The adult common bed bug is an oval wingless insect, red-brown in colour and flat in shape approximately 5mm long, with six legs and two antennae. As they feed on the blood of humans, at night, their colour turns to red/purple and they become more rounded in shape.
Where do they live?
Bed bugs hide themselves within the bed - in tufts, seams, and folds of mattresses, within bed frames and headboards, and under bed bases. In heavier infestations, they also may occupy hiding places further from the bed, inside telephones, behind electrical sockets, window and door frames, skirting boards, floor cracks, and under the tack board of wall-to-wall carpeting. Bed bugs often crawl upward to hide in pictures, wall hangings, drapery pleats, loosened wallpaper, cracks in plaster, ceiling mouldings, and suspended ceilings. They may also move onto furniture, clothing or furnishings, and anywhere with a dark crack/crevice/seam providing harbourage. They like to stay close together.
With frequent feeding, adults can live for up to 18 months. They breed by laying eggs that usually hatch after about 10 to 20 days. The bugs then grow through a series of stages. At each stage they need to feed on blood, until they become adults after about nine to 18 weeks. A female can lay between 150 and 345 eggs in her life.
The presence of bedbugs in a room can be detected by the following:
- blood spotting on bedding
- brown excrement spots close to where they live and on bedding.
- whitish/opaque un-hatched and hatched eggs
- in heavy infestations, a sweet almond smell is common
- bed bugs are not normally seen during the day
Bed bugs will not travel too far from their host, but can move into adjacent rooms through interconnecting ducting/spaces. They are most likely to be transferred from place to place through infested linen, clothing, furniture and other articles.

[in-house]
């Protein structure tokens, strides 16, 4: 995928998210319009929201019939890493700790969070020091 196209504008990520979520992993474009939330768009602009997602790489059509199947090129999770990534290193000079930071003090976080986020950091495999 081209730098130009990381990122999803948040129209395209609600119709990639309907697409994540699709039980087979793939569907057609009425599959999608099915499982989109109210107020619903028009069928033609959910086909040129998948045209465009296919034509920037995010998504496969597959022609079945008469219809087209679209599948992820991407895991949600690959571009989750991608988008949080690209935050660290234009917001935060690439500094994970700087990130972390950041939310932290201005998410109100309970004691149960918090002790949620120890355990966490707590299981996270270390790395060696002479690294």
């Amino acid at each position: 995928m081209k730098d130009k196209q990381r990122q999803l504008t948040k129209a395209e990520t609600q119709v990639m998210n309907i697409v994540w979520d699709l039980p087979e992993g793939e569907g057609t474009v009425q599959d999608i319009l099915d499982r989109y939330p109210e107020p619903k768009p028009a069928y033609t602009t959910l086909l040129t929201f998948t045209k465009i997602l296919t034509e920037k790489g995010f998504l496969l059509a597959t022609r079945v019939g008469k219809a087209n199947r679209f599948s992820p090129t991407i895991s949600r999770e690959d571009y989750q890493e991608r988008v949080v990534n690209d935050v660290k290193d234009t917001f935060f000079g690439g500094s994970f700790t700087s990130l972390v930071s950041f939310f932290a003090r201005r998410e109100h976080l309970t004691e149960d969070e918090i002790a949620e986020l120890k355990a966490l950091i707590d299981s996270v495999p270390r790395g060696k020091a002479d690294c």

In hotels and hostels, housekeeping staff can unknowingly transfer bed bugs around the premises on all of the items mentioned above and guests can take bed bugs with them from hotel to hotel and eventually to their own home.
Are they a health hazard?
They are not considered to be a major pest, or health hazard. Infestations can however cause anxiety, stress, and severe lack of sleep for some people.
Bed bugs are not known to carry disease. However, they feed on human blood, usually at night whilst people are asleep in their beds. They inject a fluid into their host to help get their blood meal. The bite is painless at the time but will typically causes the skin to become irritated and inflamed. A small, hard, swollen, white welt may develop at the site of each bite which can occur in rows or batches of three or four. These bites cause irritation and itching. Some people are particularly sensitive to the bites and experience an allergy and inflammation, especially to the arms and shoulders. This can be quite severe and require medical attention.
How can I get rid of them?
In hotels and hostels house-keeping staff should be trained to identify the signs of bed bug infestation and whilst cleaning rooms should alert management to the possibility of infestation.
Infested bedding and furnishings should be laundered in a hot wash, and care should be taken not to aid dispersal of the infestation through laundry baskets. In severe cases, items of furniture will require removal and burning.
After vacuuming an infested area, immediately place the vacuum cleaner bag in a plastic bag, seal tightly, and discard in a container outdoors, this prevents captured bed bugs from escaping back into a building.
It is difficult to treat bedbugs yourself and you should seek professional help. If you do attempt a pesticide treatment yourself always follow the instructions on the label.